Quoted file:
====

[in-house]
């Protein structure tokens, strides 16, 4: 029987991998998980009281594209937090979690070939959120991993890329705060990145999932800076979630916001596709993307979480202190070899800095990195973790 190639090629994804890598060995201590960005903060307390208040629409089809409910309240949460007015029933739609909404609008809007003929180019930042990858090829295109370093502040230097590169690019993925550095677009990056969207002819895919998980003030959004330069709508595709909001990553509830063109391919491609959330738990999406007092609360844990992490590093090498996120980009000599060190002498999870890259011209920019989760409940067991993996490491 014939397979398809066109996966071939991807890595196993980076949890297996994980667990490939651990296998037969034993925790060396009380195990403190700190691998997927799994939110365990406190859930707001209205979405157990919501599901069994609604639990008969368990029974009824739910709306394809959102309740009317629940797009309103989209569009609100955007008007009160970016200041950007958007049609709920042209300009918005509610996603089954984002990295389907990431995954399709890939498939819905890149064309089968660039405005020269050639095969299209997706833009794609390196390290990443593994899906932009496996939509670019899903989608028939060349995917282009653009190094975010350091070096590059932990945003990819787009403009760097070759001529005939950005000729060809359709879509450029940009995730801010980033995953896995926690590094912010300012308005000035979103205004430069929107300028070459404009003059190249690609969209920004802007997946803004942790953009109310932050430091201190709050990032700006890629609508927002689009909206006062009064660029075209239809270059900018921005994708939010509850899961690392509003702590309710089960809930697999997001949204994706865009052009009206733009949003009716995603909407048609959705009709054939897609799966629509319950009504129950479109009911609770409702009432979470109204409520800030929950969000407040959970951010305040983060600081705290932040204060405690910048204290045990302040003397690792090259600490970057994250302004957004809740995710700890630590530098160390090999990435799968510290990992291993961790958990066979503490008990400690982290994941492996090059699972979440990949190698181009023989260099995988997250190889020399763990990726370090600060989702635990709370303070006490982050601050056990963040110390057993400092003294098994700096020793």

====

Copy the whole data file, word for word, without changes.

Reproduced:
[in-house]
């Protein structure tokens, strides 16, 4: 029987991998998980009281594209937090979690070939959120991993890329705060990145999932800076979630916001596709993307979480202190070899800095990195973790 190639090629994804890598060995201590960005903060307390208040629409089809409910309240949460007015029933739609909404609008809007003929180019930042990858090829295109370093502040230097590169690019993925550095677009990056969207002819895919998980003030959004330069709508595709909001990553509830063109391919491609959330738990999406007092609360844990992490590093090498996120980009000599060190002498999870890259011209920019989760409940067991993996490491 014939397979398809066109996966071939991807890595196993980076949890297996994980667990490939651990296998037969034993925790060396009380195990403190700190691998997927799994939110365990406190859930707001209205979405157990919501599901069994609604639990008969368990029974009824739910709306394809959102309740009317629940797009309103989209569009609100955007008007009160970016200041950007958007049609709920042209300009918005509610996603089954984002990295389907990431995954399709890939498939819905890149064309089968660039405005020269050639095969299209997706833009794609390196390290990443593994899906932009496996939509670019899903989608028939060349995917282009653009190094975010350091070096590059932990945003990819787009403009760097070759001529005939950005000729060809359709879509450029940009995730801010980033995953896995926690590094912010300012308005000035979103205004430069929107300028070459404009003059190249690609969209920004802007997946803004942790953009109310932050430091201190709050990032700006890629609508927002689009909206006062009064660029075209239809270059900018921005994708939010509850899961690392509003702590309710089960809930697999997001949204994706865009052009009206733009949003009716995603909407048609959705009709054939897609799966629509319950009504129950479109009911609770409702009432979470109204409520800030929950969000407040959970951010305040983060600081705290932040204060405690910048204290045990302040003397690792090259600490970057994250302004957004809740995710700890630590530098160390090999990435799968510290990992291993961790958990066979503490008990400690982290994941492996090059699972979440990949190698181009023989260099995988997250190889020399763990990726370090600060989702635990709370303070006490982050601050056990963040110390057993400092003294098994700096020793």